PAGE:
The 8th of March is International Women's Day! So I, as a woman, took the opportunity to ask our founders about the steadily growing proportion of women at COBE. How could a four-all-male-startup become an 80-person team, with a lot of female leaders? As COBE approaches its tenth anniversary, the first look back goes to the development of a former male domain into an agency where gender equality is not just a word, but lived.
“You have to think of it like this: Here in the office, guys used to ride around on their skateboards, we shot each other with Nerf Guns, and the tone was a lot rougher.” That was the answer to the question of what COBE was like when our Chief Happiness Officer, Dominik “Bubu” Bernhart, had his first day in 2018. Typical men, still a bit stuck in their puberty, you might say.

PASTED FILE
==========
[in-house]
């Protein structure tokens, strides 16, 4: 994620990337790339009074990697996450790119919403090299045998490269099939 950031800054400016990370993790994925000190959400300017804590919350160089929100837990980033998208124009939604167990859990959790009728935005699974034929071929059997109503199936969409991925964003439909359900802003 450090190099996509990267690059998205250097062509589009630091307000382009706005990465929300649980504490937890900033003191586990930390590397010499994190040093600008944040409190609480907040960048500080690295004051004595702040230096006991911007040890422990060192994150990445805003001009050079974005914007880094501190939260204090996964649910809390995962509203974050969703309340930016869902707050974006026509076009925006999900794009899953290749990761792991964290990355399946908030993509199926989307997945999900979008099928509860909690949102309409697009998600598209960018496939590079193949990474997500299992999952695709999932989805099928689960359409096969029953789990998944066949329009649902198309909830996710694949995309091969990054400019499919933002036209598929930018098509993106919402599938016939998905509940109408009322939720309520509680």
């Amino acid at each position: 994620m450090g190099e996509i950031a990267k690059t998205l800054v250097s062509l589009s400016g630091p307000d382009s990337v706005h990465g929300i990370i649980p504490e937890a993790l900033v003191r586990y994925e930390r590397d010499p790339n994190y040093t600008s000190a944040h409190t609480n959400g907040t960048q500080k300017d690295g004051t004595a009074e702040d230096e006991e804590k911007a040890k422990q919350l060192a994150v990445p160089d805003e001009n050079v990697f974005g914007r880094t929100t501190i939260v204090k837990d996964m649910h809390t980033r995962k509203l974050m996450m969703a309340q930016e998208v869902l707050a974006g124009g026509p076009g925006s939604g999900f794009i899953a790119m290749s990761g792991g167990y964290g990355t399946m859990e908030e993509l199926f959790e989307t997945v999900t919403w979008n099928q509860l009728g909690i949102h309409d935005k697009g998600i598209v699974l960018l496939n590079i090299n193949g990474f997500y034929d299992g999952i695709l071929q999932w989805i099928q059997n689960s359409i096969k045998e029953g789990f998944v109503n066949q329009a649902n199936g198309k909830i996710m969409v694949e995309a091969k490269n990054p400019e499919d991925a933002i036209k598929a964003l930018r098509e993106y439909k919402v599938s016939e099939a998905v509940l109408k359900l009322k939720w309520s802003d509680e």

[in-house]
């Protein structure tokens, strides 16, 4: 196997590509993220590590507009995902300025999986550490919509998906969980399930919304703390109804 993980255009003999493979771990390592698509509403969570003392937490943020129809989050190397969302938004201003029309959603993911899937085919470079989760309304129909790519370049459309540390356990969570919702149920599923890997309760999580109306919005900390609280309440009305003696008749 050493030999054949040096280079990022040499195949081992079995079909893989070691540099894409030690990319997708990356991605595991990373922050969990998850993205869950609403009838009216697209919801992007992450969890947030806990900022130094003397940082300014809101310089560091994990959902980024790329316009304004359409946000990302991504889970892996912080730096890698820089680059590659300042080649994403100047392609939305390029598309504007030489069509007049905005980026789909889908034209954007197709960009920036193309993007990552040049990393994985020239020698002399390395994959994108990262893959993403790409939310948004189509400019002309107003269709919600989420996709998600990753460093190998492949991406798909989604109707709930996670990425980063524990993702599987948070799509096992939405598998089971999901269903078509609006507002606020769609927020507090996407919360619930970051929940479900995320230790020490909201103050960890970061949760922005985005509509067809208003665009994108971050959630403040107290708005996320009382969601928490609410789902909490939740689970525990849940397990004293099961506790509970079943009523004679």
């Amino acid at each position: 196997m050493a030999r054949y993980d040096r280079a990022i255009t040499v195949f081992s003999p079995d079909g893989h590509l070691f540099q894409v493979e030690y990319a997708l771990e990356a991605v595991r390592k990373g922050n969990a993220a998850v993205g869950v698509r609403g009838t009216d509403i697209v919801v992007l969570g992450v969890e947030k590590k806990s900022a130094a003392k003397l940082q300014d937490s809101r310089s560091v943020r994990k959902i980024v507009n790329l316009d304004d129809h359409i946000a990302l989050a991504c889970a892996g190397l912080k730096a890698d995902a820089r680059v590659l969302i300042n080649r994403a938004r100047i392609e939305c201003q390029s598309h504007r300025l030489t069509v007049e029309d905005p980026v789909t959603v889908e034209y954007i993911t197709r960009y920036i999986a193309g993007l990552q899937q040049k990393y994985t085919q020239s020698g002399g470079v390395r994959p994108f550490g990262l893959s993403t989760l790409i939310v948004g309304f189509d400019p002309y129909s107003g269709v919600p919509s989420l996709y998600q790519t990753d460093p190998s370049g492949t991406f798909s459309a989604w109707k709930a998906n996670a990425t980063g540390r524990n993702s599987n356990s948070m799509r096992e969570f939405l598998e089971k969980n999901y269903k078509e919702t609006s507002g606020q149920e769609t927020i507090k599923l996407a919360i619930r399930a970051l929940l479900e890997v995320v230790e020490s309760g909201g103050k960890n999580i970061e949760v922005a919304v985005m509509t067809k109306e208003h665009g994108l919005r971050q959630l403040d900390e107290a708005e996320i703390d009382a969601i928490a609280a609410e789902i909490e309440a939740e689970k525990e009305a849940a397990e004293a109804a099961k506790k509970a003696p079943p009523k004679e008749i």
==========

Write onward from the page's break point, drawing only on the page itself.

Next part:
Of course, the point is not to slip into any statements about gender stereotypes, even if that cannot be avoided from time to time. We are looking at the change within the agency that has taken place, with no small amount of female influence, at COBE.
What has changed since then?
No matter whom you ask, whether it's the founders Felix van de Sand and Daniel Wagner, Bubu or the one who also witnessed the beginnings, Felix “Menz” Menzel, the changes are noticeable – and almost without exception positive. Where before there was more appearance than reality, there is now more depth. If you ask Felix, the “facade” is gone. “The purely masculine egotism no longer exists. It's not so cool anymore, but in a positive way. The coolness has given way to a warmth and cordiality that would probably not have existed without our female colleagues. Right from the start, you could sense that a kind of balance was developing. That did us guys a lot of good, because it also made us more serious.”